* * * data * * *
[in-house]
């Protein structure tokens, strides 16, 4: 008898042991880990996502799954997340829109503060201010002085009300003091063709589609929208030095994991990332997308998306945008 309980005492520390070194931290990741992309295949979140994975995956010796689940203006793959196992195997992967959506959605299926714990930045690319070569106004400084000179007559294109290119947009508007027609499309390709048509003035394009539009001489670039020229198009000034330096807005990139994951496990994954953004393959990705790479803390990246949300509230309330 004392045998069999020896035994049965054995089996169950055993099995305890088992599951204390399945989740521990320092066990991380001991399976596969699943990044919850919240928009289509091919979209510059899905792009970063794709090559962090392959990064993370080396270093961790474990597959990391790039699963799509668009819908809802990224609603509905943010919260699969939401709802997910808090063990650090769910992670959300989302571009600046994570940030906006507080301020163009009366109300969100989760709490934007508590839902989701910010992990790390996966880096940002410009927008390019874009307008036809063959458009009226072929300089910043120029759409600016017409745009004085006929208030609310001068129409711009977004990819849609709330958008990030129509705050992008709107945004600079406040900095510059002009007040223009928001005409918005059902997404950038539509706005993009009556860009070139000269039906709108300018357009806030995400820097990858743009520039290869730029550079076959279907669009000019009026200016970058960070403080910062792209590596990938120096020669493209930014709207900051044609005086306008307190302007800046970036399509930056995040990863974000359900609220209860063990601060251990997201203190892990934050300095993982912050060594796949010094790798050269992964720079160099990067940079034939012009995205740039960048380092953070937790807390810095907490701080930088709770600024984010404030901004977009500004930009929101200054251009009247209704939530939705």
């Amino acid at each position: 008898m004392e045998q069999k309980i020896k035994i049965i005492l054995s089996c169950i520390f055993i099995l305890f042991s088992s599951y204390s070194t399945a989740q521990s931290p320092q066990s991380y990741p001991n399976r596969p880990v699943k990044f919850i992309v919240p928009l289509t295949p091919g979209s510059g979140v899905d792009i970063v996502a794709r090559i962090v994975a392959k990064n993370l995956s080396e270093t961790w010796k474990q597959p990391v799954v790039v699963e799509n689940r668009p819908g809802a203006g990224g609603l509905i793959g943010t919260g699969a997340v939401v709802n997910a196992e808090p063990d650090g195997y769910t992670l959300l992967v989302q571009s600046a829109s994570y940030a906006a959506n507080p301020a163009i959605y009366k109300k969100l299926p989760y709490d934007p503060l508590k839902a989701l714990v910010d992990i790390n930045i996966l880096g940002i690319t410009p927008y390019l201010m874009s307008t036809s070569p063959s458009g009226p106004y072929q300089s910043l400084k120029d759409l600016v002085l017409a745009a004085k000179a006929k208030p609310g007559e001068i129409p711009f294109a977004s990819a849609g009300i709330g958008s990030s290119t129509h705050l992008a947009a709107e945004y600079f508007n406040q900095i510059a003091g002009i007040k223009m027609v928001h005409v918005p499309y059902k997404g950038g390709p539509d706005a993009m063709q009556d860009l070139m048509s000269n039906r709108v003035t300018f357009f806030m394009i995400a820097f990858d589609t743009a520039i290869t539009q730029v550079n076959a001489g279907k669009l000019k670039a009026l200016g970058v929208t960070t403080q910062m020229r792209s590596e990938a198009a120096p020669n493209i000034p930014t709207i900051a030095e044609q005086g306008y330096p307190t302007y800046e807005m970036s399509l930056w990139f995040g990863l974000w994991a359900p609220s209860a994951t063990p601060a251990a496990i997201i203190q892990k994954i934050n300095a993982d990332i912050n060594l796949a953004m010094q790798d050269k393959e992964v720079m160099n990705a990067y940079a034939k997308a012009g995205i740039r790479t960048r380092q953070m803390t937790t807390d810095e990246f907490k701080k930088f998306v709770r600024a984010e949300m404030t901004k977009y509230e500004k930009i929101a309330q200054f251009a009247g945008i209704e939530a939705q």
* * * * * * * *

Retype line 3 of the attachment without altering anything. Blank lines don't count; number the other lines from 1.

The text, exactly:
């Amino acid at each position: 008898m004392e045998q069999k309980i020896k035994i049965i005492l054995s089996c169950i520390f055993i099995l305890f042991s088992s599951y204390s070194t399945a989740q521990s931290p320092q066990s991380y990741p001991n399976r596969p880990v699943k990044f919850i992309v919240p928009l289509t295949p091919g979209s510059g979140v899905d792009i970063v996502a794709r090559i962090v994975a392959k990064n993370l995956s080396e270093t961790w010796k474990q597959p990391v799954v790039v699963e799509n689940r668009p819908g809802a203006g990224g609603l509905i793959g943010t919260g699969a997340v939401v709802n997910a196992e808090p063990d650090g195997y769910t992670l959300l992967v989302q571009s600046a829109s994570y940030a906006a959506n507080p301020a163009i959605y009366k109300k969100l299926p989760y709490d934007p503060l508590k839902a989701l714990v910010d992990i790390n930045i996966l880096g940002i690319t410009p927008y390019l201010m874009s307008t036809s070569p063959s458009g009226p106004y072929q300089s910043l400084k120029d759409l600016v002085l017409a745009a004085k000179a006929k208030p609310g007559e001068i129409p711009f294109a977004s990819a849609g009300i709330g958008s990030s290119t129509h705050l992008a947009a709107e945004y600079f508007n406040q900095i510059a003091g002009i007040k223009m027609v928001h005409v918005p499309y059902k997404g950038g390709p539509d706005a993009m063709q009556d860009l070139m048509s000269n039906r709108v003035t300018f357009f806030m394009i995400a820097f990858d589609t743009a520039i290869t539009q730029v550079n076959a001489g279907k669009l000019k670039a009026l200016g970058v929208t960070t403080q910062m020229r792209s590596e990938a198009a120096p020669n493209i000034p930014t709207i900051a030095e044609q005086g306008y330096p307190t302007y800046e807005m970036s399509l930056w990139f995040g990863l974000w994991a359900p609220s209860a994951t063990p601060a251990a496990i997201i203190q892990k994954i934050n300095a993982d990332i912050n060594l796949a953004m010094q790798d050269k393959e992964v720079m160099n990705a990067y940079a034939k997308a012009g995205i740039r790479t960048r380092q953070m803390t937790t807390d810095e990246f907490k701080k930088f998306v709770r600024a984010e949300m404030t901004k977009y509230e500004k930009i929101a309330q200054f251009a009247g945008i209704e939530a939705q």